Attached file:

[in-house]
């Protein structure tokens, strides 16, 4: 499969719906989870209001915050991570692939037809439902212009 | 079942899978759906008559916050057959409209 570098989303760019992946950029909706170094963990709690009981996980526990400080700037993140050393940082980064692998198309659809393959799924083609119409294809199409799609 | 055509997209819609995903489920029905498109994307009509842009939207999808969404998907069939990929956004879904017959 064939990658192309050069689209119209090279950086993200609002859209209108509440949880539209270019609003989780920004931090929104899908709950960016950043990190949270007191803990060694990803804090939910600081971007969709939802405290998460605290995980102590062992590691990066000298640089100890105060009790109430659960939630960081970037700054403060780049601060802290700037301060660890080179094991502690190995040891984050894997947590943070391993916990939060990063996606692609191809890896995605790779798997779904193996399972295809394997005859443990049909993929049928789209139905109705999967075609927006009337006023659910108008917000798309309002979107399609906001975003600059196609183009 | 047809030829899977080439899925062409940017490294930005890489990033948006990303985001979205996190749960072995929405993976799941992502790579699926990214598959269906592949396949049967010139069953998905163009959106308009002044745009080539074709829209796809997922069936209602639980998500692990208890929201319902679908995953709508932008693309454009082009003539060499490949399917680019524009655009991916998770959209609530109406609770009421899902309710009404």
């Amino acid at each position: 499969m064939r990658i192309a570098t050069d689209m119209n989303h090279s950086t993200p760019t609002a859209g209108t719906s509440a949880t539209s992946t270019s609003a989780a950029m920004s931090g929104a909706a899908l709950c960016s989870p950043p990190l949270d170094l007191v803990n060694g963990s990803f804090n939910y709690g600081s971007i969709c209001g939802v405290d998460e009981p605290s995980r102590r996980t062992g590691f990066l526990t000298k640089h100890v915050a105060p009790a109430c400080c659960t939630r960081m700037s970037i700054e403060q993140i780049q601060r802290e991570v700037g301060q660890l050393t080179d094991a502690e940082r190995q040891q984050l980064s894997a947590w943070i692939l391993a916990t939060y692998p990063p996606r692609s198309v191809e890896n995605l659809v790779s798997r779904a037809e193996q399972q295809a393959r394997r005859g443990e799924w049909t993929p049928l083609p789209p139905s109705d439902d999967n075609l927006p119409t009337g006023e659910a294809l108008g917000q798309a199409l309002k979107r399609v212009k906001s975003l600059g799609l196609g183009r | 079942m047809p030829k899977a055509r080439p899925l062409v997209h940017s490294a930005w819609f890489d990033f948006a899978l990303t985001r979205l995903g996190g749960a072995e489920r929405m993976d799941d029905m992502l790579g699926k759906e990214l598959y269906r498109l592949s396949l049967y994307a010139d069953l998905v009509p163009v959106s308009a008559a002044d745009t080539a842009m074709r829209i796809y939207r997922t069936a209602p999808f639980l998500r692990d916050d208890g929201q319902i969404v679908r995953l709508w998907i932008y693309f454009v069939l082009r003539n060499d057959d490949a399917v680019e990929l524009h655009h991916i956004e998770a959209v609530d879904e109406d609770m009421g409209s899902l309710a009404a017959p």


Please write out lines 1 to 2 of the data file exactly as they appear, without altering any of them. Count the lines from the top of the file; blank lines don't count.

[in-house]
């Protein structure tokens, strides 16, 4: 499969719906989870209001915050991570692939037809439902212009 | 079942899978759906008559916050057959409209 570098989303760019992946950029909706170094963990709690009981996980526990400080700037993140050393940082980064692998198309659809393959799924083609119409294809199409799609 | 055509997209819609995903489920029905498109994307009509842009939207999808969404998907069939990929956004879904017959 064939990658192309050069689209119209090279950086993200609002859209209108509440949880539209270019609003989780920004931090929104899908709950960016950043990190949270007191803990060694990803804090939910600081971007969709939802405290998460605290995980102590062992590691990066000298640089100890105060009790109430659960939630960081970037700054403060780049601060802290700037301060660890080179094991502690190995040891984050894997947590943070391993916990939060990063996606692609191809890896995605790779798997779904193996399972295809394997005859443990049909993929049928789209139905109705999967075609927006009337006023659910108008917000798309309002979107399609906001975003600059196609183009 | 047809030829899977080439899925062409940017490294930005890489990033948006990303985001979205996190749960072995929405993976799941992502790579699926990214598959269906592949396949049967010139069953998905163009959106308009002044745009080539074709829209796809997922069936209602639980998500692990208890929201319902679908995953709508932008693309454009082009003539060499490949399917680019524009655009991916998770959209609530109406609770009421899902309710009404």